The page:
People resist change. Achieving and maintaining self-discipline in your personal life for example, by starting a diet after the gluttonous holidays, is one thing. When a lack of self-control affects and potentially hurts others it is time to take a hard look at your place as a member of society and how well you are doing to keep us all safe.
Taking a car on the road has stopped being a pleasurable interlude and is now fraught with danger. Talking on cell phones while driving is illegal, but people are devil-may-care and do it anyhow. When a car is wavering over the road even onto the shoulder, you can bet a phone is in use. Since when is keeping updated or responding to a message more important than everybody’s safety? Apparently, it is asking too much to pull off the road to take calls since doing so seems to be a rarity. I know of a woman who, while arguing by text with her boyfriend, crashed at high speed into a railroad embankment. A lack of self-control heightened by emotion can be deadly. Thankfully, this woman lived to tell the tale despite many injuries.
Seeing a car rushing to enter a line of moving traffic and slamming on the brakes over the crosswalk is another rude and obnoxious habit that has captured the fancy of many who know better. A driver placidly following along in a stream of traffic has no choice but to instinctively react when a car lurches toward him. This trend started perhaps as a joke or to wield power over an unsuspecting sucker obeying the law and has grown to huge proportions. People who were properly taught how to drive and to respect the rules of the road, (some with white hair) are as guilty of this odd maneuver as a beer-fueled novice showing off for buddies. Again, there is no law against it so, “Hey…lets have some fun and scare the socks off other drivers.”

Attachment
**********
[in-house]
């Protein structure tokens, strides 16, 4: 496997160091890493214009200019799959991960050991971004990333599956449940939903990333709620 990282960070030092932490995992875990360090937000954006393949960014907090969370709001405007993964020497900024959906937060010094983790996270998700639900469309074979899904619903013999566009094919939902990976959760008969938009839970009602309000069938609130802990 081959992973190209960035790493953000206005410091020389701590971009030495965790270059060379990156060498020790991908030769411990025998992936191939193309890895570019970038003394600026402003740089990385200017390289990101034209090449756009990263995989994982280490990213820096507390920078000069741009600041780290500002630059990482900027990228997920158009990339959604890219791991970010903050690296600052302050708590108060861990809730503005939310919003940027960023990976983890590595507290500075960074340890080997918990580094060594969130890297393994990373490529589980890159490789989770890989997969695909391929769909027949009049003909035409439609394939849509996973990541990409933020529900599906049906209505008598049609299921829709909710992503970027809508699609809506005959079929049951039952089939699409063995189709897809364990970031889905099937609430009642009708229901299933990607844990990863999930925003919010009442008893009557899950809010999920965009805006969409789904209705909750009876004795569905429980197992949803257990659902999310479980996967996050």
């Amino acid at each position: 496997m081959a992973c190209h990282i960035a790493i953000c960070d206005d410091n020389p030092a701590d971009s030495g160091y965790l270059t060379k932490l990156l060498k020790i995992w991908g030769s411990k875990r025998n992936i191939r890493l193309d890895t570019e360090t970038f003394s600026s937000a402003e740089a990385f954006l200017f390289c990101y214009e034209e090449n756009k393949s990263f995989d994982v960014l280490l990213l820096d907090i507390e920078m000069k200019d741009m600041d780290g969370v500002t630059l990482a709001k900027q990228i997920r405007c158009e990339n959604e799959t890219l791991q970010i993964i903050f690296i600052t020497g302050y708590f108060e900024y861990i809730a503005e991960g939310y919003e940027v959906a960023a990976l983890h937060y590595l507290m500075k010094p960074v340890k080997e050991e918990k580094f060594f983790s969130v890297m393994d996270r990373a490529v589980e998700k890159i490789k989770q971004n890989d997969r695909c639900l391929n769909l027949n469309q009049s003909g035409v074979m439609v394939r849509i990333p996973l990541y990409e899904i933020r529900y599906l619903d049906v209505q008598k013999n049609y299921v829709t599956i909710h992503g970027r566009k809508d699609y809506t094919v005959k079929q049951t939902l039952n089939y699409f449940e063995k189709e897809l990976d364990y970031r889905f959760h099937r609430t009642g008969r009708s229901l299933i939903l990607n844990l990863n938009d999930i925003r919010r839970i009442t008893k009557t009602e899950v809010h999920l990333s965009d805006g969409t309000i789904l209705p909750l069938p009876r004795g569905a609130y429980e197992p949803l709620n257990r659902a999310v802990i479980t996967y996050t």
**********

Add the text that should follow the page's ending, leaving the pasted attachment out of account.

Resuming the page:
Before Christmas, my husband and I witnessed one terrible car crash a day. Welcome to the hurly-burly holidays! We saw a person merging into traffic from a food store get hit hard enough to peel away the entire driver’s side of the car. Or perhaps the jaws of life took the car’s exterior when used to extract the driver.
The next day it was a daisy-chain pile-up beneath an underpass involving five cars, all of them with drivers who had been minding their own business and out of the blue got smashed from behind. Even if the damage was minimal, a car crash is a shock to the system and involves paperwork, most often with insurance companies being notified. Again, happy holidays. One selfish, distracted tailgater/phone user brought misery to many by casting self-restraint to the winds.
On the third day my husband’s, “Whoa!” alerted me to two cars colliding and car parts skittering over the road, into our lane. This event was especially poignant since the person hit was turning into a coffee shop. I wondered when he finally did get that cup of joe. Or was an oncoming driver in such an all-fired hurry he couldn’t be charitable and let the poor guy make his turn.
I was taught that on the highway you should keep one car length for every 10 miles per hour between cars for safety. The trend of locking onto the bumper of the car ahead at any speed is common practice and honestly, eludes me. I’ve seen in my rearview mirror, a parent tailgating with a child in the passenger seat. This gives new meaning to the words, “teachable moment.”
Where has self-restraint gone? These accidents could have been avoided if only drivers had used their heads. To this day I can hear my driver education instructor’s voice (it wasn’t soft or gentle) instilling right and wrong and drilling home the privilege of operating a motor vehicle and what it involved. Having control over one’s choices is a good and decent way to live. When did being responsible for your own actions become ‘uncool’ and fall into disfavor?